Leaf rust (caused by Puccinia triticina) continues to be the most important and widespread foliar disease of wheat in the Southern Cone. The P. triticina population of the region is extremely dynamic, leading to short-lived resistance in commercial cultivars. Some high yielding materials susceptible to leaf rust have been released and their increasing cultivation relies on fungicide applications to control leaf rust. The most important challenge of breeding programs in the Southern Cone is to incorporate durable leaf rust resistance in high yielding cultivars. These cultivars must also combine resistance to other relevant diseases and meet industrial quality standards demanded by the market. Leaf rust resistance in wheat varieties and lines lies mostly in combinations of seedling resistance genes or combinations of these with adult plant resistance (APR), including Lr34. Few recently released cultivars carry APR to leaf rust that might be expected to be durable. Since efforts to introduce slow rusting into high yielding adapted germplasm are increasing in most countries, more cultivars carrying this type of resistance will likely be released. If major genes are used, the introduction of effective genes not present in the regional germplasm will increase the diversity of resistance. Molecular markers are used in breeding in Argentina and are starting to be implemented in Brazil and Uruguay. Increased use of molecular tools could improve genetic progress in breeding programs, allow identification of APR genes present in current regional germplasm, and facilitate identification of new resistance genes.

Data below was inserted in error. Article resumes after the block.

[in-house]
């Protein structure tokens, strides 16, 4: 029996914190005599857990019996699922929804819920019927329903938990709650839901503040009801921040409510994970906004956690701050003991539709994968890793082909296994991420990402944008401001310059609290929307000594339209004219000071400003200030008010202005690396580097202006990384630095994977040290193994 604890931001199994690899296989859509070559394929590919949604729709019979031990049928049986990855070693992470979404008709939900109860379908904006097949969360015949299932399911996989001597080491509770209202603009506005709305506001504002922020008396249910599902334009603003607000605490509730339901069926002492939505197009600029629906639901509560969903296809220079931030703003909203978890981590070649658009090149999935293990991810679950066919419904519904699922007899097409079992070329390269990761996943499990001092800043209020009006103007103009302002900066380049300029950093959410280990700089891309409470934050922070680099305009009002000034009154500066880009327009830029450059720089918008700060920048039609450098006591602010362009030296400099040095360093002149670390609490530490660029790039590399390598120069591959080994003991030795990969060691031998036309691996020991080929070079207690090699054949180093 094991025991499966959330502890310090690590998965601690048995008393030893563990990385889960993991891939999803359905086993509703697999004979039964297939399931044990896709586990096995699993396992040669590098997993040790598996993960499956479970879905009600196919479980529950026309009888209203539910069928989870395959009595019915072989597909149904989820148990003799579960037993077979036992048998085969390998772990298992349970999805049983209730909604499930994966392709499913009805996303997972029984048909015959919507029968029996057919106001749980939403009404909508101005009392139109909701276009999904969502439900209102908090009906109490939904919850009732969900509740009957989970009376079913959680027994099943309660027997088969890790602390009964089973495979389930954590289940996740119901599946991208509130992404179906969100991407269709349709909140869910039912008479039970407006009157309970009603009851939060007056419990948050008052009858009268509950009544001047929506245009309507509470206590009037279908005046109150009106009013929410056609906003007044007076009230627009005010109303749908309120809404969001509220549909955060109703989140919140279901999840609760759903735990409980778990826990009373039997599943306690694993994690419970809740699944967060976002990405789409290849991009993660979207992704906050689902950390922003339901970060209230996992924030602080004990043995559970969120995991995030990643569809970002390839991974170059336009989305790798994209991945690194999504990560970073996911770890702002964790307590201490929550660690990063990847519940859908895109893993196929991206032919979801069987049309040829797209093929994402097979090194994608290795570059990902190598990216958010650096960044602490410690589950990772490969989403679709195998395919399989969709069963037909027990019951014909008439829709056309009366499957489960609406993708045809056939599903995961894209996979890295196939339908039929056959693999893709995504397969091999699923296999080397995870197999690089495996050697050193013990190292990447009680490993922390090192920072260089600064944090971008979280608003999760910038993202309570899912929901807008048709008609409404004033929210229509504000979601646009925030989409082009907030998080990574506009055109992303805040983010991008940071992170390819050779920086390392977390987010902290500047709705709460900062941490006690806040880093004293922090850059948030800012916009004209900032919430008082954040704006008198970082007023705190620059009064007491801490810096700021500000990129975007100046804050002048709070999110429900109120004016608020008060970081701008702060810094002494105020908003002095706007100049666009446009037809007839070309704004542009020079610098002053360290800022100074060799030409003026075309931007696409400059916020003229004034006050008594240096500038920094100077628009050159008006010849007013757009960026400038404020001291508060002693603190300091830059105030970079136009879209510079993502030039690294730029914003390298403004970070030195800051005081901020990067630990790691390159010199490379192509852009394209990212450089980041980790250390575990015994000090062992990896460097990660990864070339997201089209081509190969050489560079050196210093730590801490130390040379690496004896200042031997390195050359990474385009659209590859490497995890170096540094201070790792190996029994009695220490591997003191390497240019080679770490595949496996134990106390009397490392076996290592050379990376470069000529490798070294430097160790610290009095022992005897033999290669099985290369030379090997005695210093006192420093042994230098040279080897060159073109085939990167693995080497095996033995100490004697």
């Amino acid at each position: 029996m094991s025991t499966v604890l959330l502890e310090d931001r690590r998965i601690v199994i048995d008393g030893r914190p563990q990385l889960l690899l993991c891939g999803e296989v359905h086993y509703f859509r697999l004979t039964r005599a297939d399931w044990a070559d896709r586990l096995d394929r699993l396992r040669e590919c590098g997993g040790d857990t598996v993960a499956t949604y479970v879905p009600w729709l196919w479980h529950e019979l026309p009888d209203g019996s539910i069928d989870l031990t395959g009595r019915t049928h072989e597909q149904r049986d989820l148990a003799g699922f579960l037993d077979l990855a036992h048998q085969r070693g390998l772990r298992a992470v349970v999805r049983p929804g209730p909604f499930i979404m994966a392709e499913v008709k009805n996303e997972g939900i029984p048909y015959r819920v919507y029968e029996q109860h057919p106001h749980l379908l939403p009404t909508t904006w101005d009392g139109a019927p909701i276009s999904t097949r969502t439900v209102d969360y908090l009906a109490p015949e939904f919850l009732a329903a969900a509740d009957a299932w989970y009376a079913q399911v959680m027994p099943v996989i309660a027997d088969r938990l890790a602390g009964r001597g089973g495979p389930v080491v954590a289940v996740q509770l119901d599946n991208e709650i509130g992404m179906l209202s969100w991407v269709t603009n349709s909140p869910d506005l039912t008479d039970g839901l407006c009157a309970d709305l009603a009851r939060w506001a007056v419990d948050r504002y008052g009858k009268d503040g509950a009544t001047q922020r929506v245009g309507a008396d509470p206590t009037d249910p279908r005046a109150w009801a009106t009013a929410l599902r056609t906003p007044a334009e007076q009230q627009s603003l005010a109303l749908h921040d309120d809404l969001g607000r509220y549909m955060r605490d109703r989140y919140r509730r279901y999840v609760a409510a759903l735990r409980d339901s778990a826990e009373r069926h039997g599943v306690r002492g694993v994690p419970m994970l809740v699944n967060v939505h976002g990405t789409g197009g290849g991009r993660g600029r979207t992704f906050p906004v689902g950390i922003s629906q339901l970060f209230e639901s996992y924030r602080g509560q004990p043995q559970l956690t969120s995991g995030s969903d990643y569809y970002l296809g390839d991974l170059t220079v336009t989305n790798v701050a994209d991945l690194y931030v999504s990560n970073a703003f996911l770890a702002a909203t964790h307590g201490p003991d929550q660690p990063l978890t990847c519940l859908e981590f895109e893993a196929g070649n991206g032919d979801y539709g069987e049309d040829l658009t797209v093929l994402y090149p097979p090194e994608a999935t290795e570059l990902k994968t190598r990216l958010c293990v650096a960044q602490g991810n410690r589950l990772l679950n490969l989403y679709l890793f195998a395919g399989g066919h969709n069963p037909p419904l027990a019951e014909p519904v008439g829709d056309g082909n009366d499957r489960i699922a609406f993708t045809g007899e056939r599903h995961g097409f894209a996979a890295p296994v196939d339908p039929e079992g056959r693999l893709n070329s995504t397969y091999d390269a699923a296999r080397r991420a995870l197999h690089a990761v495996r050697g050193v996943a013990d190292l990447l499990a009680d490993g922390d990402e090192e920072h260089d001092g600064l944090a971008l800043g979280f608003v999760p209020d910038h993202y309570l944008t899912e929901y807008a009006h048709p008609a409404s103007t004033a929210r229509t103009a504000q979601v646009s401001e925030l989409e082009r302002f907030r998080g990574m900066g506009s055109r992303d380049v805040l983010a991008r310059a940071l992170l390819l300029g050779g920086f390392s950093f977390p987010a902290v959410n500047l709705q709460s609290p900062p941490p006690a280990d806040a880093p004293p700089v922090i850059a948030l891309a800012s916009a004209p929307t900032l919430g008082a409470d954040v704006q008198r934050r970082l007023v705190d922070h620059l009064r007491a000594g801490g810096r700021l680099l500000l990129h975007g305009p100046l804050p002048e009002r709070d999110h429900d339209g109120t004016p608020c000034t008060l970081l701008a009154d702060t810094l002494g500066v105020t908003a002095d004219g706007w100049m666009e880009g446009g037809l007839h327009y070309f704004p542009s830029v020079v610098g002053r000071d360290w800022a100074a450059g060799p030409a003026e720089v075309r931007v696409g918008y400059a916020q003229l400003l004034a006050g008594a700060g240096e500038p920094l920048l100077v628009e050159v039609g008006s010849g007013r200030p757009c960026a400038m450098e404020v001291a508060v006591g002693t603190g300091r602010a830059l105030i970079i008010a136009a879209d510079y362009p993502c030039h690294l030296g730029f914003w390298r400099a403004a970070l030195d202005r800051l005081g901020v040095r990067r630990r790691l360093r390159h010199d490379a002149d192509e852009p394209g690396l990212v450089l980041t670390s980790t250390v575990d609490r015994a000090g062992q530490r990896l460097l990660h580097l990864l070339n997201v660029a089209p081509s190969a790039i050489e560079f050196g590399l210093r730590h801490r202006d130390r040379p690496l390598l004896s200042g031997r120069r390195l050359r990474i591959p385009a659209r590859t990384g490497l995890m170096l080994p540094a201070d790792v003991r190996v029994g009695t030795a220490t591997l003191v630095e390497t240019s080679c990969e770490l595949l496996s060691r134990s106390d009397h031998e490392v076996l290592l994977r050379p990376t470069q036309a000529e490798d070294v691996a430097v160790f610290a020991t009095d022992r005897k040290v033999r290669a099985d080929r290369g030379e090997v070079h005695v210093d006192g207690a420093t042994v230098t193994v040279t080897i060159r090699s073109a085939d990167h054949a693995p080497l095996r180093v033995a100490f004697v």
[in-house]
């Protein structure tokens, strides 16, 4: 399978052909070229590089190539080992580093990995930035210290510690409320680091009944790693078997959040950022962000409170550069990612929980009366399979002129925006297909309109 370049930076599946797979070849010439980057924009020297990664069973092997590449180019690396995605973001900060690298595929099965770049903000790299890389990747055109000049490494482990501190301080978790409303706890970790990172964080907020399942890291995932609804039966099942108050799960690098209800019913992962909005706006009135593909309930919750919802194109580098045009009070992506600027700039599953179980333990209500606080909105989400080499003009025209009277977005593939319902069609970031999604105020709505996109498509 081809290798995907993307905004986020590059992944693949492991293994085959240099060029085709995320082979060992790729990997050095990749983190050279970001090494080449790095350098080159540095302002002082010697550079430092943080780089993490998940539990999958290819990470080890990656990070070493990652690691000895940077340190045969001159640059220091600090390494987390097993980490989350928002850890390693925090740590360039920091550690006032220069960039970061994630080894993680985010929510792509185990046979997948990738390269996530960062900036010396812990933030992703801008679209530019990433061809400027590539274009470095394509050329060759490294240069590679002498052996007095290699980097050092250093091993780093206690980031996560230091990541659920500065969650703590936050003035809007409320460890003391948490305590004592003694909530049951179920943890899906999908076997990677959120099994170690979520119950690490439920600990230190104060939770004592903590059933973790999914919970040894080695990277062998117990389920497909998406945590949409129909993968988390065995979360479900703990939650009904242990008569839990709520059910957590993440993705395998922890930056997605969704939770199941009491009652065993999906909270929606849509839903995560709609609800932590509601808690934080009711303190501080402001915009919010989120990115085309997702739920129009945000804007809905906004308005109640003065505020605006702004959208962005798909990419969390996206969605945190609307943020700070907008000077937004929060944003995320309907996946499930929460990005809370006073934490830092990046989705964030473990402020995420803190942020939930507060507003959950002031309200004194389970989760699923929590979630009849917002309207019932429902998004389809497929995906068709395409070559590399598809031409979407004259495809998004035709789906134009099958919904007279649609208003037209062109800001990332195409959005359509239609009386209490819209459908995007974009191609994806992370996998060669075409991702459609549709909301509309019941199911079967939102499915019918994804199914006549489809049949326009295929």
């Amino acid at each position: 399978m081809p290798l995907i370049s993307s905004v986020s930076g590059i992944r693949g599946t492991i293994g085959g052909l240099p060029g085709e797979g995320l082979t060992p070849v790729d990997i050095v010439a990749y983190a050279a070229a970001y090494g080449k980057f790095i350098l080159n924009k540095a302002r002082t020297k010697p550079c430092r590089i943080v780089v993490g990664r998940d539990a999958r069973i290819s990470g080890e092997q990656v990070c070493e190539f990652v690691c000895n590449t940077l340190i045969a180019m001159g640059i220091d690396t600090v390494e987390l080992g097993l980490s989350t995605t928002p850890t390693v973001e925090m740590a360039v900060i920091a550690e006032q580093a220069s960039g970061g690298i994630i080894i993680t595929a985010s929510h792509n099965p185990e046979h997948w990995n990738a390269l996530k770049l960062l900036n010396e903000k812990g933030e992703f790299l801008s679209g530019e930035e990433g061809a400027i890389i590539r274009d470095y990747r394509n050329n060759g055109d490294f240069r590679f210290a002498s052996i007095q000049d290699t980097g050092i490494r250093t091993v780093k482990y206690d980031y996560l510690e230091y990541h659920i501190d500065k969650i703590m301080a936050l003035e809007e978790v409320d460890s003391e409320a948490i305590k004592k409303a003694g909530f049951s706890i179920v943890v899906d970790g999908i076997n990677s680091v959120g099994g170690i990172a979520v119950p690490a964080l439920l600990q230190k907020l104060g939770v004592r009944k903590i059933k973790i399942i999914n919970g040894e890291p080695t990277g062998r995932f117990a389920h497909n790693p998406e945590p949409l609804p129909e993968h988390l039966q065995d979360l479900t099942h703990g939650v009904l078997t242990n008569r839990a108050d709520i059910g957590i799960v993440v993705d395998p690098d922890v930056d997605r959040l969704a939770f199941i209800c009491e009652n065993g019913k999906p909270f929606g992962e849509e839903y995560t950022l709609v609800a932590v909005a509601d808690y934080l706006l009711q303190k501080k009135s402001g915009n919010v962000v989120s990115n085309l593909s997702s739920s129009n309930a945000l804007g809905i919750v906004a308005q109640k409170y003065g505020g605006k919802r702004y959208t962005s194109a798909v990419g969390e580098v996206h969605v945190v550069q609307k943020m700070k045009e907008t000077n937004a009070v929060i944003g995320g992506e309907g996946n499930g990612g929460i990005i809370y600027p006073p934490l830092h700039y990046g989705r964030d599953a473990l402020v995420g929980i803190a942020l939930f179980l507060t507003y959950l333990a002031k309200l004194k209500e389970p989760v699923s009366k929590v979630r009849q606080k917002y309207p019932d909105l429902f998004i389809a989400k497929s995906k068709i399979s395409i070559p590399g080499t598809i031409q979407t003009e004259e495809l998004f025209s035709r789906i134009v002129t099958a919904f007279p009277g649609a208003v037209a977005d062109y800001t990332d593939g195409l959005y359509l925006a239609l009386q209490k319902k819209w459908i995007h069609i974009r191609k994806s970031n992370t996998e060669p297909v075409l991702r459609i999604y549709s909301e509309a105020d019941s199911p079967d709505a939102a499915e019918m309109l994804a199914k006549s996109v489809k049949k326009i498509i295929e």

Challenges in controlling leaf rust in the Southern Cone region of South America
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